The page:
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Generative Models


Credit Hours:


Start Date:

January 19, 2021

Learning Objective:


Generative models are a powerful alternative to discriminative models that, when properly specified, estimate their parameters more efficiently and can generate samples from the distribution of their input data, but also can be used (like discriminative models) to infer features or labels from their inputs. However, the generative and inferential faculties typically come at each other's expense. This course will cover five different attempts at finessing this trade-off, and the resulting learning algorithms: exact inference in directed graphical models (EM algorithm); sampling-based methods; deterministic approximate inference (variational EM); RBM-like architectures (contrastive-divergence learning); and generative adversarial networks (adversarial training).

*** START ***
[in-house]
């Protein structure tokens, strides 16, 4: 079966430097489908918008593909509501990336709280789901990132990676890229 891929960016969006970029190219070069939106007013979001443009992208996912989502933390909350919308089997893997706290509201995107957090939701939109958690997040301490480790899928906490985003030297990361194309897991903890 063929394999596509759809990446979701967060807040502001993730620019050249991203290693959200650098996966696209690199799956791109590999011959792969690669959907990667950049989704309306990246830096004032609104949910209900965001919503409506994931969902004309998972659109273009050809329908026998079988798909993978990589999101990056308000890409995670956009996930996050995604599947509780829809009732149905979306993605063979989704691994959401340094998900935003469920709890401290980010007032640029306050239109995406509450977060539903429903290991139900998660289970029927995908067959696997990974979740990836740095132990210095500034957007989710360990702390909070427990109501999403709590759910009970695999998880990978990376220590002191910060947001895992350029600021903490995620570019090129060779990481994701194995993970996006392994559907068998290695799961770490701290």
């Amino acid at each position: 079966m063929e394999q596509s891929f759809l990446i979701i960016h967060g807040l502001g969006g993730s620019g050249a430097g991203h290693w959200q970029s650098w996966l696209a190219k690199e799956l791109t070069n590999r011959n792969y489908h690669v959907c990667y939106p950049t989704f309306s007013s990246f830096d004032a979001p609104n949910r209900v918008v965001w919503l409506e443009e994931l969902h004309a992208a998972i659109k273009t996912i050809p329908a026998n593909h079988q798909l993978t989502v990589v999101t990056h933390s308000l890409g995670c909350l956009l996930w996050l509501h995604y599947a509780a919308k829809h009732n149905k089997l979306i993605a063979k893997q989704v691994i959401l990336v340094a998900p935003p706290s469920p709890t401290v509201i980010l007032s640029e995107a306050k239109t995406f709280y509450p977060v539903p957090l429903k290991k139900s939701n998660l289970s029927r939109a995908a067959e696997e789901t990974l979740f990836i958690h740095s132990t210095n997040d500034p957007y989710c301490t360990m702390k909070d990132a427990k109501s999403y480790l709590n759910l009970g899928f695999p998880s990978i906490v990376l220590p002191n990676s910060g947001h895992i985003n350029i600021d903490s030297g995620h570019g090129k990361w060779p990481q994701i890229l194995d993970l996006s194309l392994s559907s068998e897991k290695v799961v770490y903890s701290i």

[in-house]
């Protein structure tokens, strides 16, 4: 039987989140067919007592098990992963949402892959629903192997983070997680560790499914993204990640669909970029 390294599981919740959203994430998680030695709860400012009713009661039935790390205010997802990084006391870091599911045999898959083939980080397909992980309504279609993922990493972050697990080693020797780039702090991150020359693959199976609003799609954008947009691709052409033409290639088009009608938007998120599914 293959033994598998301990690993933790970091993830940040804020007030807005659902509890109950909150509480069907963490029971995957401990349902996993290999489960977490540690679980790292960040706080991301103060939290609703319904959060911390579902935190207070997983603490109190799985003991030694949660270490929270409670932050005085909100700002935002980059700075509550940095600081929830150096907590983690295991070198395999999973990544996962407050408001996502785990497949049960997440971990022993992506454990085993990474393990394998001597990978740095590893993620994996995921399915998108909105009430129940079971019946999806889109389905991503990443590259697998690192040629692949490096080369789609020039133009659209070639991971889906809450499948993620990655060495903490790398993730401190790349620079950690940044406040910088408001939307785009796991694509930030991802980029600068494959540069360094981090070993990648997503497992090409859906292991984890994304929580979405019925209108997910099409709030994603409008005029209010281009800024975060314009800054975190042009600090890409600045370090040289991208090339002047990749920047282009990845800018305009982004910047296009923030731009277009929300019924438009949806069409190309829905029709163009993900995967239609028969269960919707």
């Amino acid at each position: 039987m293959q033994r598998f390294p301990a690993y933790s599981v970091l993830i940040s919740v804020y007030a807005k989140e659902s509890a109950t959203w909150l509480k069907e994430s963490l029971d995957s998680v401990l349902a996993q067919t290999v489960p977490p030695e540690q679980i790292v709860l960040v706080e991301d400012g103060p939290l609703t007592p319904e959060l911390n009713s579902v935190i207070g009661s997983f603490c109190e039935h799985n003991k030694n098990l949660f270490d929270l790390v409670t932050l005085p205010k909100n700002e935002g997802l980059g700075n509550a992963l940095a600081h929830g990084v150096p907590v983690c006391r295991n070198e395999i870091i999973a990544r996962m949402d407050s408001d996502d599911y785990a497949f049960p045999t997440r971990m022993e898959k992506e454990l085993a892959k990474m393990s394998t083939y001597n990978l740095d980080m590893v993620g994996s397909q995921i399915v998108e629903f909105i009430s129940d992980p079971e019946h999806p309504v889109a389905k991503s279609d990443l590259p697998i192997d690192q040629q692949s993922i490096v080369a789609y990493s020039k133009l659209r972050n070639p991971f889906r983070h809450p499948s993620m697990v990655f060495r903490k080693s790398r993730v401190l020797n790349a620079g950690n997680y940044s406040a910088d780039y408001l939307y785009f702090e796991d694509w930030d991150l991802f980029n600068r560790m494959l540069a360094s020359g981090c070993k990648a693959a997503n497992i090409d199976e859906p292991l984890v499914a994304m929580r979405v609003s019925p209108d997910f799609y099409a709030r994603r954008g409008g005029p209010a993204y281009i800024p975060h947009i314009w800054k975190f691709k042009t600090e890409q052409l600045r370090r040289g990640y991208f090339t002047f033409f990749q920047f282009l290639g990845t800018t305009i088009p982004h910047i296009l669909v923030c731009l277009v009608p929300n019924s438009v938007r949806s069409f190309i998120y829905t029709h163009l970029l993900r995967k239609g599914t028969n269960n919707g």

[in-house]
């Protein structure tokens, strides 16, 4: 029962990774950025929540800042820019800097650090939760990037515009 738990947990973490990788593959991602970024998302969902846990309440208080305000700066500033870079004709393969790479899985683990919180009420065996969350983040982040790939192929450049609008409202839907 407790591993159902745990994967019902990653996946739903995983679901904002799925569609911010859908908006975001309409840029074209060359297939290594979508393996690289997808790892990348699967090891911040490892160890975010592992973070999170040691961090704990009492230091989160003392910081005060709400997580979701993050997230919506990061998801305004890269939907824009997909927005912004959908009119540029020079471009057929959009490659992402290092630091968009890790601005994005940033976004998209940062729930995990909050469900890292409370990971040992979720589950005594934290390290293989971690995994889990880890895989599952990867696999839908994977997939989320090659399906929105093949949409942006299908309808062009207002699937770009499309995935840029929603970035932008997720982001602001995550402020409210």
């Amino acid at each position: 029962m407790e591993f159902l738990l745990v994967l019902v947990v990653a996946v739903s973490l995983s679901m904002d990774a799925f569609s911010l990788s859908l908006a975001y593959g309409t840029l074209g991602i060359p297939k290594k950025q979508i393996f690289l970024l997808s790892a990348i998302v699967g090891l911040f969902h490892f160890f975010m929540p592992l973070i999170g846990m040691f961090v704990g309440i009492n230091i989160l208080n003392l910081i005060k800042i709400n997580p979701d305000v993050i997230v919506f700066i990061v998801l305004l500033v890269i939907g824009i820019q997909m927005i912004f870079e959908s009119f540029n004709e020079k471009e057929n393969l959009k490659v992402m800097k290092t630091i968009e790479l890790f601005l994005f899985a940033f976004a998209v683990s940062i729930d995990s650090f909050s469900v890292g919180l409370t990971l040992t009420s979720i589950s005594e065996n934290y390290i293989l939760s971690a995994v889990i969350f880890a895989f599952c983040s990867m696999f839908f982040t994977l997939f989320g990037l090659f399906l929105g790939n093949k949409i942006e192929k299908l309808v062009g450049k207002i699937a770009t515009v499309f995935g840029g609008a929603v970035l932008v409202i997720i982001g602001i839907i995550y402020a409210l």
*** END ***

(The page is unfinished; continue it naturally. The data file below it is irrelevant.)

Lecture outline:

  1. Preliminaries
  2. Supervised Learning of Generative Models
  3. Exact Inference in Directed Graphical Models
  4. Sampling-Based Inference in Directed Graphical Models
  5. Variational Inference
  6. The Exponential-Family Harmonium
  7. Generative Adversarial Networks
  8. Autoregressive models
  9. Current State of the Art

Topics Covered:

Computer engineering


Linear algebra, calculus, and basic probability theory

Applied / Theory:


Approximately 10 homework assignments


1 Project


2 Exams



Computer Requirements:

Other Requirements:

Recommended reference: Bishop, Christopher M. Pattern Recognition and Machine Learning. New York: Springer, 2006. Print. Information Science and Statistics. ISBN: 9780387310732

ProEd Minimum Requirements:


Tuition & Fees: